Of potentially more interest to Gober is that the provenance of his works could be registered on a blockchain, guaranteeing an immutable record of when the work was made, the materials used, who has owned it, and what it last sold for. This provenance, or the record of creation and ownership of a piece of art, is a vitally important facet of the global art market, especially when it comes to secondary art sales. Until now, provenance mainly existed as documents collected in manila folders, or maybe PDFs, that were meant to travel with an artwork when it changed hands. Many works of art have no official provenance, leading to frequent controversies about whether or not they are authentic.
With a blockchain-based registry, Gober, or the owner of the work, could register as much information as they liked, and then decide on a case by case basis how much to share with interested parties. Until now, there has not been a secure registry like this. Yet, at this moment, a number of players, including, most notably, Codex Protocol, are using blockchain to make this a reality.
I want to share this all with Gober. Perhaps I could have converted him to the church of blockchain, but he’s already gone, escaped up the block with his dogs.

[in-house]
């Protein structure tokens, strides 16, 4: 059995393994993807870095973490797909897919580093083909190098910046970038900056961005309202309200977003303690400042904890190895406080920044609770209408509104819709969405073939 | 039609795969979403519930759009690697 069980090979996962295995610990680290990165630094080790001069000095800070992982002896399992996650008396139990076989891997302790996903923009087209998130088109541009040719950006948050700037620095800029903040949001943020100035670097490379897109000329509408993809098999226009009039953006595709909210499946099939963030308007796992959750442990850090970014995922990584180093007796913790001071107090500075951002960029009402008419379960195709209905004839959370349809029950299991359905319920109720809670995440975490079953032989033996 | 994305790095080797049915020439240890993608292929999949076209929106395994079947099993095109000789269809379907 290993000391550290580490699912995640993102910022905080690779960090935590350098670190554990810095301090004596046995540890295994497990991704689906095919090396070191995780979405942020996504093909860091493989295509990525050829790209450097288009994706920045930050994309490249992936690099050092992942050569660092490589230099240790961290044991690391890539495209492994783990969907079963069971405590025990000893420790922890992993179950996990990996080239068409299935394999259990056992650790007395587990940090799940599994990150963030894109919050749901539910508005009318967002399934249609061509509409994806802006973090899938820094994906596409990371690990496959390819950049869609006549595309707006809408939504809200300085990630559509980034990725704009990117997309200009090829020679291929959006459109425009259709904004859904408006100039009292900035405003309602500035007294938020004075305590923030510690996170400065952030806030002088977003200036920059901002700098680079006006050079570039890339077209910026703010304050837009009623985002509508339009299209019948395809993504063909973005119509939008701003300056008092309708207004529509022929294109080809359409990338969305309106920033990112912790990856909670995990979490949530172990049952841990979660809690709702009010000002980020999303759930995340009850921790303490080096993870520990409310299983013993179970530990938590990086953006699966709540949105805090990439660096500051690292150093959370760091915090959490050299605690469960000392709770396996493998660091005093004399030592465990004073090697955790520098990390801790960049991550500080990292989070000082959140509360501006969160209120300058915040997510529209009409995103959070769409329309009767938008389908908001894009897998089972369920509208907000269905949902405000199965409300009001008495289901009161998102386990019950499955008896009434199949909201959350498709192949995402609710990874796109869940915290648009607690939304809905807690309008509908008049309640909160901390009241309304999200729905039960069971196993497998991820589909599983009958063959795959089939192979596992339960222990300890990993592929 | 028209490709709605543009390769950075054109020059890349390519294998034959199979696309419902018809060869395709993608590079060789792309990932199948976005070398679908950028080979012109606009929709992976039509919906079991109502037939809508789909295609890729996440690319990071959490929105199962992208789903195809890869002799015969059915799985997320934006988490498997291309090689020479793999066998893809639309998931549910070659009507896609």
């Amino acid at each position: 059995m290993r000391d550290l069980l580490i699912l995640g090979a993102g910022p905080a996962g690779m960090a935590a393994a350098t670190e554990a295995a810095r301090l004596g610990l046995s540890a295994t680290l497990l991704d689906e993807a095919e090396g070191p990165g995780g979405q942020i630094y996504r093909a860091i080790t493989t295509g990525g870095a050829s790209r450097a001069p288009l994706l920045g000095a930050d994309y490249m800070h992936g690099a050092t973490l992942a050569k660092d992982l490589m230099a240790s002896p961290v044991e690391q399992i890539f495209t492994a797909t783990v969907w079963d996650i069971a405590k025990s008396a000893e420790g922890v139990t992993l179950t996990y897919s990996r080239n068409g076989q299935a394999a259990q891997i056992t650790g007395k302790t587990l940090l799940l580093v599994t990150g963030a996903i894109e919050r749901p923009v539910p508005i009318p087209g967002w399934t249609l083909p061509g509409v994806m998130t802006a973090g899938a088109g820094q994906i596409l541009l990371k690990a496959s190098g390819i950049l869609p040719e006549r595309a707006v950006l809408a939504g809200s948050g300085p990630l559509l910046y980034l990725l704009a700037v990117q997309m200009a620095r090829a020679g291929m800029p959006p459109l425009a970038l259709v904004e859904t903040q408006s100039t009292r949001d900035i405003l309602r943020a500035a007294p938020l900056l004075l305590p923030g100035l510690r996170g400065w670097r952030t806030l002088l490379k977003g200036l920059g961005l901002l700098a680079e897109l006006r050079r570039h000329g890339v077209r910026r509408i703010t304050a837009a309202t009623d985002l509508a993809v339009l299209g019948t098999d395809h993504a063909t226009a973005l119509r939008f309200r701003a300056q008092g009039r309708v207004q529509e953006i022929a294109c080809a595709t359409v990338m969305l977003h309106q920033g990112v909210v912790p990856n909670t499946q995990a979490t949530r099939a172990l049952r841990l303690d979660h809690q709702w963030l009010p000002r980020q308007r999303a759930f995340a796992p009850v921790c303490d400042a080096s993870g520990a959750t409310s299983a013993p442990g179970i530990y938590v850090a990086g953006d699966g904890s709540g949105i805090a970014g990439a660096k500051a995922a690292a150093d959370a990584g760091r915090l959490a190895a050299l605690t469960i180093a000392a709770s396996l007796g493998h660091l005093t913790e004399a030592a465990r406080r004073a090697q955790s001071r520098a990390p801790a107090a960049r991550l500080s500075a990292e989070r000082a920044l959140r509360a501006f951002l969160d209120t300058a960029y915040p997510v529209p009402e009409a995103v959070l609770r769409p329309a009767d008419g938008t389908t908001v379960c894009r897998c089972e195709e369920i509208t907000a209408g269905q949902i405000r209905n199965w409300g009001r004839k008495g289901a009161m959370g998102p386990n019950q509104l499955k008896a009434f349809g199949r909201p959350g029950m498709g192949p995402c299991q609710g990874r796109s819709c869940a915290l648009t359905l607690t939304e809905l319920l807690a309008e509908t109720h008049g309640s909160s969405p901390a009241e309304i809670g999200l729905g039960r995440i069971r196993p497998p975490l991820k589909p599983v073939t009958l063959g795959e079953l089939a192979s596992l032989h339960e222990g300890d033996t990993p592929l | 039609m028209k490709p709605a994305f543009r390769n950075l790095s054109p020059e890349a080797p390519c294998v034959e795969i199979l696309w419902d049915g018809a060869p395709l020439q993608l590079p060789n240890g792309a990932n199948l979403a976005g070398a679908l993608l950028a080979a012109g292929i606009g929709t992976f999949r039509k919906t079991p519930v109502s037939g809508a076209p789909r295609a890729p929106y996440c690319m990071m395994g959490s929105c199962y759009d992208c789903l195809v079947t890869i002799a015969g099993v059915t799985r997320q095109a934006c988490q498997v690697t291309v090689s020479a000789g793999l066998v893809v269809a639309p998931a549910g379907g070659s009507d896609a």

Jason Bailey is a self-described digital nerd and the proprietor of a blog called Artnome, which he describes as a cross between Zillow and Moneyball for art; he says his analytical database of works by our most important artists is the world’s largest. When Bailey first heard about blockchain, in 2017, he immediately realized that its decentralized, tamper-proof nature could help him build a more robust historical record. Provenance of artworks is something Bailey thinks about often. According to the 2018 Art Market Report, published by Art Basel, the 2017 art market totaled almost $64 billion. Much of this exchange of value is conducted secretly and anonymously, with scant paperwork and complex machinations across borders and currencies designed to milk the most value and pay the least taxes.